Coming into this convention, Obama faced a number of challenges: to convince people that he understands the problems of people who aren't like him; to persuade them that change is more than a slogan and that he will make their lives better; to tie McCain to Bush and, even more importantly, establish that McCain even without Bush is the wrong choice for the future; and to convince people that he, Barack Obama, is ready. I thought his speech went a fair distance toward accomplishing the first two goals.

He did not wear Harvard sweats as a baby. He was not to the Manor, or the Admiral, born. His list of programs was a compendium of Democratic platforms from the last two decades. It may not appeal to small-business men and women worried about higher taxes, or to voters who don't feel rich or live rich but have some reason to worry that they will be the ones who will have to pay for all these new programs. But it was almost certainly the right list for the Hillary Democrats who have, to date, found Obama to be utterly resistible.

With Obama running as many as 15 points behind the generic Democrat, you could do worse, especially in August, than to give a generic Democratic speech. As for undercutting McCain, that may be a closer question. I know Democrats, and most Americans, have had it with Bush, but if there is one Republican who has the ability to separate himself from the president, it is the man who ran against him (and maybe didn't even vote for him) eight years ago.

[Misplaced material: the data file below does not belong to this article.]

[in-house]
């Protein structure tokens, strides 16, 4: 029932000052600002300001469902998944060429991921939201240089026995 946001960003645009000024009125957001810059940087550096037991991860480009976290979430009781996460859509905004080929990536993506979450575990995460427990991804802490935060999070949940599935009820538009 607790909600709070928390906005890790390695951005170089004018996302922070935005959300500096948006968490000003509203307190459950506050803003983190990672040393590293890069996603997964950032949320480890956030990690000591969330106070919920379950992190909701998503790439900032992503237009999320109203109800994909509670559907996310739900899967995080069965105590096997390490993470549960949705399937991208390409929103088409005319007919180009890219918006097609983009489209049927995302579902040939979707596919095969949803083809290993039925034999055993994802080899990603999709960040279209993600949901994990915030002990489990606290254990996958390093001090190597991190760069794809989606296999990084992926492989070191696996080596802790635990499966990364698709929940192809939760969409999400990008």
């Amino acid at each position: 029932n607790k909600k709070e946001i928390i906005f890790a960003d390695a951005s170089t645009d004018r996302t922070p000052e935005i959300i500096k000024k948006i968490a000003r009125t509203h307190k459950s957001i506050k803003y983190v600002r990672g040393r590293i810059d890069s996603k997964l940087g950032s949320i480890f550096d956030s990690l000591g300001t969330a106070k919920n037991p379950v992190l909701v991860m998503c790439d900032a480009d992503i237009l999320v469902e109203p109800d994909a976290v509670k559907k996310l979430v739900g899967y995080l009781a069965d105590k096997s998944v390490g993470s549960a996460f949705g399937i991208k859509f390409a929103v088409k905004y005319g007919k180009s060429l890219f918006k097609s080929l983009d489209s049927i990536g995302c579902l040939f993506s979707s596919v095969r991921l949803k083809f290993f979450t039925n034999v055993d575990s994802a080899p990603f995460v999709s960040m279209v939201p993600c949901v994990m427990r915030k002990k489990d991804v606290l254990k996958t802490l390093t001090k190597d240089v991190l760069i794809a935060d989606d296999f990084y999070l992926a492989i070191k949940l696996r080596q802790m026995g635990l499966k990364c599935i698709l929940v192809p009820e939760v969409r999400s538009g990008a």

McCain was for the war (and so was Biden), but he was for a different war than the one Bush waged. He voted against the Bush tax cuts (before he supported them) and has stood up to the president more than most Republican senators. He may be a relative, but he's not a twin.

I think the most important question people ask of a presidential candidate these days is not who he's for or against, or even what he's for or against, but whether he is indeed qualified and ready for the job he seeks. That's a hard, maybe impossible, question for anyone to answer in a speech. Ultimately, that's what the campaign itself will have to answer.

To find out more about Susan Estrich and read features by other Creators Syndicate writers and cartoonists, visit the Creators Syndicate website at



5 Comments | Post Comment
I read your article on sen.Kennedy, I could only disagree with you more. This man is the reason congress is screwed up along with the reids and pelosis. This man should have been accused of manslaughter but daddy's name paid his way to freedom. The kennedy's of the 60's were the most dispicable human beings ever.John had the white house as a bordelo he had more women in different hotels that would have made bill clinton look like a baby. His brother robert was a cover up atty general and just recently teddy while his nephew was sexually harrassing a female at the palm beach estate he was in his underwear walking around the mansion. the only one's that have some class in that family is maria shriver and jackie's daughter and the late john.It is unfortunate that he is ill but he is no catholic he is a vote getter and when the fire heats up you need to have principals which he has none.ciao